A New Life

It’s always weird moving to a completely new place for even a week.

You know what’s even more difficult?¬†Moving to a whole new country on a completely different part of the world!

This is my story of moving to Dundee and my first two weeks settling in!

Airports have always had a tremendous dramatic effect on me. It’s the fault of all those dramatic movies who always somehow use airports as a major plot point. But, whatever it may be, I love them! They’re like portals to going anywhere in the world, aren’t they? You could hop on a plane and be in Brazil. Or hop on the plane on the next gate and land in Australia! Doesn’t it seem fascinating? Maybe it’s just me!

But, my destination was fixed. It had been for months. And eventually, the day came. I boarded the flight and soon enough, I was in cloudy ole Edinburgh.

If there’s one thing you’ll realise coming into Edinburgh, it’s the people. I must’ve said “Good Morning” to maybe 20 people before I got out of the airport. They all seemed so nice and polite. Even the people on the tram station were kind enough to help with my two (extraordinarily) large suitcases. I was already in love with the people. And tired. Definitely tired.

But, when you’re looking out from the window at a (rare) sunny Scotland, you’re bound to be mesmerised. It was majestic. The fields, the houses, the ocean! Everything was picturesque. If only I had battery left in my phone to click pictures, eh?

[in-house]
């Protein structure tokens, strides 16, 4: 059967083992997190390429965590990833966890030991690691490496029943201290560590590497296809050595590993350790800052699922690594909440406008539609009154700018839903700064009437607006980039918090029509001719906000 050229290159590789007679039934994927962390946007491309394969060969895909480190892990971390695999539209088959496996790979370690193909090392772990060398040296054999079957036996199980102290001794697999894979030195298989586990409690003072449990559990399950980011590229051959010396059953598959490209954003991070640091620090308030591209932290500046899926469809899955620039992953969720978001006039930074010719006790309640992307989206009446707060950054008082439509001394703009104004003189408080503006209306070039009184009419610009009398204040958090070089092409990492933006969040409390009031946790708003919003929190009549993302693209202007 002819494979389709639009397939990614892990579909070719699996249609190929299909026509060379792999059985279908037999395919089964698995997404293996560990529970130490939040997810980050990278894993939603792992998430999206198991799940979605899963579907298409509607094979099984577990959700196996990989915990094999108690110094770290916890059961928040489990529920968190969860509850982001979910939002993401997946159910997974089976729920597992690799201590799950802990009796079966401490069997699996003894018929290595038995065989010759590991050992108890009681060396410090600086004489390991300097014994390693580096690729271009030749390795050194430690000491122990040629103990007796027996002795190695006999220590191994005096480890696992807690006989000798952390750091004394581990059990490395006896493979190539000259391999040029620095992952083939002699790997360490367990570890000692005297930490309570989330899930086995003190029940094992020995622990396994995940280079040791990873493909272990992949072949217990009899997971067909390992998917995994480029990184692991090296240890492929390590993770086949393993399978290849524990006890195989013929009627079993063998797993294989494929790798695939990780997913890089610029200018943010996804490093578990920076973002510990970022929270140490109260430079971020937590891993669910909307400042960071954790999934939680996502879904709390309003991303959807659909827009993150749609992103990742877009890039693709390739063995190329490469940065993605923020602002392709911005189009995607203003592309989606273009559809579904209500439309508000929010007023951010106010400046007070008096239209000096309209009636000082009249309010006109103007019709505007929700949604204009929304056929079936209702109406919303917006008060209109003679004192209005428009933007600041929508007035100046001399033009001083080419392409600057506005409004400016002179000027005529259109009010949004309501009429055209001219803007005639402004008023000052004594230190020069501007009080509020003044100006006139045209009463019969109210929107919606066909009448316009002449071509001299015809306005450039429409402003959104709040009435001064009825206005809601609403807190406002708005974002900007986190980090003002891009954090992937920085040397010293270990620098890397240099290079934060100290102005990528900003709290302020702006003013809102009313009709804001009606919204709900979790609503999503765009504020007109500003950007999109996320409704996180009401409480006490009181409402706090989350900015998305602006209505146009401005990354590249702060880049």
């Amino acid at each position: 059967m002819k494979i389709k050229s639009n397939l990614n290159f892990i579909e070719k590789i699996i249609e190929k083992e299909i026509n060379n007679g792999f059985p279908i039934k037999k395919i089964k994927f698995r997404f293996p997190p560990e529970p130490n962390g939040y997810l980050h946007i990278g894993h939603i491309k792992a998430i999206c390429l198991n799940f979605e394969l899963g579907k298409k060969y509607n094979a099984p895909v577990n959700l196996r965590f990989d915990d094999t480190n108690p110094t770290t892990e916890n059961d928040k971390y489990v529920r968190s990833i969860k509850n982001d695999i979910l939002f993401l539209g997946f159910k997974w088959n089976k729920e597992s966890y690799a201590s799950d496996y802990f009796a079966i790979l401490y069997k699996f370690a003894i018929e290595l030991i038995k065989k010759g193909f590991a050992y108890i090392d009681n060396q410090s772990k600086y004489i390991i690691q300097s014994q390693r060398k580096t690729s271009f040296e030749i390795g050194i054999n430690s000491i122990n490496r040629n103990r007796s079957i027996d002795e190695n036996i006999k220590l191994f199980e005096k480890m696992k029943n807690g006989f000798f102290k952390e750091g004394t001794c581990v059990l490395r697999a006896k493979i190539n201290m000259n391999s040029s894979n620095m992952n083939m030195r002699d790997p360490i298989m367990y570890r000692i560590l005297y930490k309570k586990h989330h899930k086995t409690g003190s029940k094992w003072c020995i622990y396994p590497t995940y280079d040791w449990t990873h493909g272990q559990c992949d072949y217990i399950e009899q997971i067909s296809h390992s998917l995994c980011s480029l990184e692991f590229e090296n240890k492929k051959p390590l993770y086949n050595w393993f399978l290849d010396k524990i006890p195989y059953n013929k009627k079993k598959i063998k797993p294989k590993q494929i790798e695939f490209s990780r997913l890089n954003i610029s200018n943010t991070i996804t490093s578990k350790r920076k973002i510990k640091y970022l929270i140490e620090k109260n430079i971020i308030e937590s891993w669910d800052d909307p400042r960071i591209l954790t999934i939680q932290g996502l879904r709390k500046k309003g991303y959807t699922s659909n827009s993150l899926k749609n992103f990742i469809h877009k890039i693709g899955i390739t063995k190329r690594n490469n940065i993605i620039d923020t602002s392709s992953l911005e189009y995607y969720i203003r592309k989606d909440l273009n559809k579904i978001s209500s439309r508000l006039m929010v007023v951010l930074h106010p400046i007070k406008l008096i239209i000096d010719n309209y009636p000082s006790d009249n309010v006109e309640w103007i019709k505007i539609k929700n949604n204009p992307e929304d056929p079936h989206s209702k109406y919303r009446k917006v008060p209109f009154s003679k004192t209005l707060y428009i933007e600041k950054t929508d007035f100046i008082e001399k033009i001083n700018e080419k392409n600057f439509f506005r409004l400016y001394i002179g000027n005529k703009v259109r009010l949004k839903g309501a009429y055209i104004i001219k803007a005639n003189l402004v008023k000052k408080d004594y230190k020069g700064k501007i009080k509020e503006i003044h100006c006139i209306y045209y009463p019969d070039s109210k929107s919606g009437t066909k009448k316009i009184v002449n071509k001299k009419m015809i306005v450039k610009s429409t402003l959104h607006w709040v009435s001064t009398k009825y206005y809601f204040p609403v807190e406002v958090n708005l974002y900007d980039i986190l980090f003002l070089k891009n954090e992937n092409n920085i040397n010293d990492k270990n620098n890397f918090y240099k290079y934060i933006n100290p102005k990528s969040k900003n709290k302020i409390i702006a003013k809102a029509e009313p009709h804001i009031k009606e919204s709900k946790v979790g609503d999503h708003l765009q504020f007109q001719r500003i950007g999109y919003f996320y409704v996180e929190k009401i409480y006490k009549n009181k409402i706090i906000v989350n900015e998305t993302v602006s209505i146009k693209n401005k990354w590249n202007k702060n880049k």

And then, I was on the Tay Rail bridge glancing over Dundee. The first thing that popped in my mind was, funnily enough, “OMG they were right! It really is a sunnier part of the UK”

The cab driver for my journey from the train station to my accommodation genuinely gave me the most in-depth verbal tour of Dundee. In FIVE minutes. I was mightily impressed because he told me everything. Where to find the best food, the best Indian food, groceries, clothes, coffee, bedsheets, etc. He probably had so much information, that I should’ve noted some of it down!

Then I moved into my room, rested for a while and tried recollecting what the cab-driver said and went out to get some stuff.

Over the next few days, everyone was helpful enough in getting me settled. Being a late arrival, the enquiry centre and the International admissions team made my matriculation process flawless. Even the adviser of studies and other lecturers were always gracious enough and quick enough to help me with any difficulties I had in week one.

Overall, it’s been nothing short of perfect; these two weeks in Dundee. The people, the weather, the societies, the events, everything has been fun. I’m looking forward to my next few weeks exploring Dundee and writing about that!

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